2. Carving cometary nuclei through anisotropic mass loss

For comets in principle axis rotation the energy input from the sun is highest around the subsolar manifold of the nucleus, which is the path on the surface of the nucleus that experiences the largest insolation over one spin period. Since the penetration depth of the sublimation front into the core is proportional to the local energy input, mass loss rates in those regions are enhanced compared to the rest of the core. Nuclei with spin axis orientations perpendicular to their orbital plane, for instance, are bound to lose matter more quickly around their “waist” (Fig. 2). The collapse of desiccated subsurface structures and formation of sinkholes can bring the new surface layer closer to more pristine material in the centre of the core (Miles 2016). The now volatile rich subsurface once again yields higher mass loss rates. Over time, this process of anisotropic mass loss can reshape the nucleus of a comet into a more elongated form.

thumbnail Fig. 2.

Shape and spin evolution of cometary nuclei can lead to bilobed shapes.

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The more elongated affected cometary cores become, however, the more the principle moment of inertia decreases around the primary axis of rotation of the nucleus. Torques induced by localized outgassing such as jets or close encounters with planets can then destabilize the spin axis leading to the complex rotation states observed in the majority of comets. Mass loss continues to alter the shape of the comet even in complex rotation states. Our simulations show that if the distance of a comet to the sun remains large enough to avoid disintegration within a few orbits, a wide variety of geometries of cometary nuclei arise naturally (Fig. 3). How quickly anisotropic mass loss changes the shape of a comet depends on the size and spin-orbit evolution of the comet (see Appendix B).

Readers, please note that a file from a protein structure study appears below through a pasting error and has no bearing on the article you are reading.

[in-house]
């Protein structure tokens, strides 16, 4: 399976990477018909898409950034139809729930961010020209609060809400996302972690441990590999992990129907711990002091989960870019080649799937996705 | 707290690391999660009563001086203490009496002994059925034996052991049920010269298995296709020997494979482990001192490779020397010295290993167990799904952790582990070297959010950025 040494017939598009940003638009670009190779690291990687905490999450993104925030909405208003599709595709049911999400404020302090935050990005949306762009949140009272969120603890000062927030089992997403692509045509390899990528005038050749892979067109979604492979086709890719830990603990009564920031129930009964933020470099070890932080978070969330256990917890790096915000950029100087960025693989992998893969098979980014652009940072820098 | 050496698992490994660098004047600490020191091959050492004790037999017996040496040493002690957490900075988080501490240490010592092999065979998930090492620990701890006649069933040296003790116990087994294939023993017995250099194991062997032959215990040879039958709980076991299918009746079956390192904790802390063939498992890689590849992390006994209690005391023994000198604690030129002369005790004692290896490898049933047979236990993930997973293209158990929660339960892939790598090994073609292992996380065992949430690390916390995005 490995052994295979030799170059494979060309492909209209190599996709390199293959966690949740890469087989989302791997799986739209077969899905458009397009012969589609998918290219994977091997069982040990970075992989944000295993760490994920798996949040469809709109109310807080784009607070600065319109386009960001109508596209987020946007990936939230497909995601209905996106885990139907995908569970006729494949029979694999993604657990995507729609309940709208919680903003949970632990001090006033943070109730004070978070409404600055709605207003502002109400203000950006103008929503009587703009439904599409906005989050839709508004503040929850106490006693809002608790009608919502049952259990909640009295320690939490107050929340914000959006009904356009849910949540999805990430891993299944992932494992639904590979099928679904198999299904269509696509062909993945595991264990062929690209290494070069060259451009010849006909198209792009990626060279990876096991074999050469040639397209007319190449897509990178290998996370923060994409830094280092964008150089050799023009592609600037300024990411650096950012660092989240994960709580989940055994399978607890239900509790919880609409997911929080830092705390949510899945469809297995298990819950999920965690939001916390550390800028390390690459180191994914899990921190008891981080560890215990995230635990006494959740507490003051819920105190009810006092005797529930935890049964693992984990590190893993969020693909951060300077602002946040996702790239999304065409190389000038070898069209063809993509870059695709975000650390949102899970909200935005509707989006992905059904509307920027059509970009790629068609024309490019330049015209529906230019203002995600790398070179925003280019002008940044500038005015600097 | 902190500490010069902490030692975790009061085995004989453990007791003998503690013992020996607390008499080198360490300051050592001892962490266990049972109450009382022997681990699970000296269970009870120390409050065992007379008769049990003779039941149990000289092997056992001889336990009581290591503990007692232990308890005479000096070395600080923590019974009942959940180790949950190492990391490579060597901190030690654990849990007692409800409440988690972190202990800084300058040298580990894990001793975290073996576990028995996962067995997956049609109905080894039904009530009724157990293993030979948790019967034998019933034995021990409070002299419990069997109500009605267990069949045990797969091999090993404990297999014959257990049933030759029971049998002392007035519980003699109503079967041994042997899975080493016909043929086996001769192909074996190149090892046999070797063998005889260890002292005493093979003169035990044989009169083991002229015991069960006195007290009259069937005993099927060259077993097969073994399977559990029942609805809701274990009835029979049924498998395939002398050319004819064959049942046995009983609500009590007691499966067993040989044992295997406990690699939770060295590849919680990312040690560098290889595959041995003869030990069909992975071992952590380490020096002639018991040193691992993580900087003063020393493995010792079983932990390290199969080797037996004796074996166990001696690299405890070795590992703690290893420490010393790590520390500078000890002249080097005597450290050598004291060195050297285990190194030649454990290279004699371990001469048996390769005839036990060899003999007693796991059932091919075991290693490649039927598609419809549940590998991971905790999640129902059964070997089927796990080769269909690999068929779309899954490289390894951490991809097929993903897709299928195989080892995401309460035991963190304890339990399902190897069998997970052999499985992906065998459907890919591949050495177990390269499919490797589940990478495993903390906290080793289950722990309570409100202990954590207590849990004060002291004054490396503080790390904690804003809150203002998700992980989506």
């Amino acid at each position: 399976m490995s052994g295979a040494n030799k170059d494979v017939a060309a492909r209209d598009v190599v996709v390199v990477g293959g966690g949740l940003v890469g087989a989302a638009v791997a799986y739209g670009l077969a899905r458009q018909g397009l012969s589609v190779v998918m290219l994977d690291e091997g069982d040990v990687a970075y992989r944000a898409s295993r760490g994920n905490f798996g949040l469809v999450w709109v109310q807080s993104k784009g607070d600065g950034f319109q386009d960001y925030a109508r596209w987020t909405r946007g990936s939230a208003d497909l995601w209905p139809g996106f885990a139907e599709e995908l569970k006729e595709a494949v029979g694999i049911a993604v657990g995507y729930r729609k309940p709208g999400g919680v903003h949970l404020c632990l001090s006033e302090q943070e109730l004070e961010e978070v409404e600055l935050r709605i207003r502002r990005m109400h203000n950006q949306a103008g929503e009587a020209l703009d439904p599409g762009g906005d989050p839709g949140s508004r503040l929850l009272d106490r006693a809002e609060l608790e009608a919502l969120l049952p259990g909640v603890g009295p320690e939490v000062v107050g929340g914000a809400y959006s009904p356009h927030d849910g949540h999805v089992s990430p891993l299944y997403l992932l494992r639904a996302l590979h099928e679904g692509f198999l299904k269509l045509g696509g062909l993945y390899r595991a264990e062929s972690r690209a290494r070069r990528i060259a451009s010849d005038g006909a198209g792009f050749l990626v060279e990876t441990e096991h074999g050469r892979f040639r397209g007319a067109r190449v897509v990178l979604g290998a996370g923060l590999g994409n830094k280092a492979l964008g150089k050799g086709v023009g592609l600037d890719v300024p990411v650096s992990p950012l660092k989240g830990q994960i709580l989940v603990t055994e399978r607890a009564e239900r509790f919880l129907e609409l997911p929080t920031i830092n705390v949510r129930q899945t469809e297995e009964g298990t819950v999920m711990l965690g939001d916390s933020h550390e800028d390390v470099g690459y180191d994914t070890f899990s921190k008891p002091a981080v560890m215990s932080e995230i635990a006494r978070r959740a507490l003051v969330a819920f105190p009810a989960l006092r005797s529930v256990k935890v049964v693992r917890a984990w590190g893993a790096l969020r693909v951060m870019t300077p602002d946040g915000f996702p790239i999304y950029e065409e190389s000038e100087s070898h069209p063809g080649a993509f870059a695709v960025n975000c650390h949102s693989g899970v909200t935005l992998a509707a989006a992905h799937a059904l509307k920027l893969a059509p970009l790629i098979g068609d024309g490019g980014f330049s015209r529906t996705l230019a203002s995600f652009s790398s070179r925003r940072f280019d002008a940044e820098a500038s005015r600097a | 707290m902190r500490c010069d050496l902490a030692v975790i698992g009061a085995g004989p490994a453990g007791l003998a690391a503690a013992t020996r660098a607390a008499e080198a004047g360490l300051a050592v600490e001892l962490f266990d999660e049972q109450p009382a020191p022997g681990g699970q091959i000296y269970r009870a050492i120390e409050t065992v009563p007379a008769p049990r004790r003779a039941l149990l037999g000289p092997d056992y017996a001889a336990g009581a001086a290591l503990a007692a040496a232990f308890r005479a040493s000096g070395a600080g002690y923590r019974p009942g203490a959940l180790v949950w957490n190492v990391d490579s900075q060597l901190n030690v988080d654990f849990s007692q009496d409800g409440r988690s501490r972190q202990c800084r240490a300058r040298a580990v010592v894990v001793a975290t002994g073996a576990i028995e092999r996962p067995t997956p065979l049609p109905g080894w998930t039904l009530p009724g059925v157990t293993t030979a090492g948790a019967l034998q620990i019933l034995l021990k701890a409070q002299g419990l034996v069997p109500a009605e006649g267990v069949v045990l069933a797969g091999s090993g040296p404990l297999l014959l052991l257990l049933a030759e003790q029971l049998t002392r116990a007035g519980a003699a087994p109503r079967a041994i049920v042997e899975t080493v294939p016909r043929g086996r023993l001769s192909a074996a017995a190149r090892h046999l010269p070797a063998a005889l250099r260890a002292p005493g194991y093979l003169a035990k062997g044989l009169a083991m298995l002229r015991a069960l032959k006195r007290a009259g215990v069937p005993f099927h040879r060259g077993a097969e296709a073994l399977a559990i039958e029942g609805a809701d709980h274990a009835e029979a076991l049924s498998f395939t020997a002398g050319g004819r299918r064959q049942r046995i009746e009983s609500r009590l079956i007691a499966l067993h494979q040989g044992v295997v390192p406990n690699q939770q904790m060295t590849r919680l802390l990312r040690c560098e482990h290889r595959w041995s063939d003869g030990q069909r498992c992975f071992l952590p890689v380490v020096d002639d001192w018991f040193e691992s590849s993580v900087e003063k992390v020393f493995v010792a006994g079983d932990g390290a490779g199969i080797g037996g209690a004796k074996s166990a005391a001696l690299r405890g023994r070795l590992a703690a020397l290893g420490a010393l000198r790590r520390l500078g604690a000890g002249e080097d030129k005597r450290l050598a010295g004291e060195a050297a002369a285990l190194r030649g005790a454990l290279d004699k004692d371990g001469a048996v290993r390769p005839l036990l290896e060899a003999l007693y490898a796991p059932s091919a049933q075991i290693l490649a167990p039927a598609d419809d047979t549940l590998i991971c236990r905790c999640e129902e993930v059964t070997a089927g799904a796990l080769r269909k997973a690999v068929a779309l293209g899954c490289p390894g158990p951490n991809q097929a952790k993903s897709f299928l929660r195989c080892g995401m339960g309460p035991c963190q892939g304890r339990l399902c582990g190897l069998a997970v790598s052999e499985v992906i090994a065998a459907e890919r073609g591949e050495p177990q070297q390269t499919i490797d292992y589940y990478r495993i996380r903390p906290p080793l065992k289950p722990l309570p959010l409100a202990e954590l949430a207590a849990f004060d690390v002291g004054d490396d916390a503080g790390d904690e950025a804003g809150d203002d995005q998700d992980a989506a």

thumbnail Fig. 3.

Possible shapes of cometary nuclei as a result of anisotropic mass loss are shown for a variety of configurations. The outcome is determined by the initial obliquity of the nucleus before substantial mass loss sets in (α1) and final obliquity after destabilization of the original spin state (α2). The corresponding spin axes are red and green, respectively. The nuclei in this graph are orientated according to their final obliquity with respect to the orbital angular momentum (vertical direction).

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Forming bilobate shapes such as those of 67P through the proposed mechanism requires the rate of mass loss in the outer shell of the cometary core to be smaller than that that closer to the interior of the primordial body. Otherwise, if the mass loss rate is homogeneous or decreases towards the centre of the core, the shape of the shape remains convex. Given the processing and desiccation the outer shell experiences over the lifetime of a comet, in particular before the latter enters the inner solar system, precisely such a configuration would be expected (Miles 2016). Mass loss rates of material closer to the core remain high due to the higher volatile content. If 67P formed as a single, roughly spherical object, the so-called neck (Hapi) region would have been close to the primordial core, and Hapi shows enhanced outgassing activity compared to other domains on 67P (Sierks et al. 2015). We would like to stress that the higher outgassing rates near Hapi were not caused by enhanced insolation at the time of observation. In fact, the neck received around 15% less sunlight than other regions (Sierks et al. 2015). Higher mass loss rates around the neck, thus, point towards compositional or structural differences compared to the rest of the comet, which is in line with our model.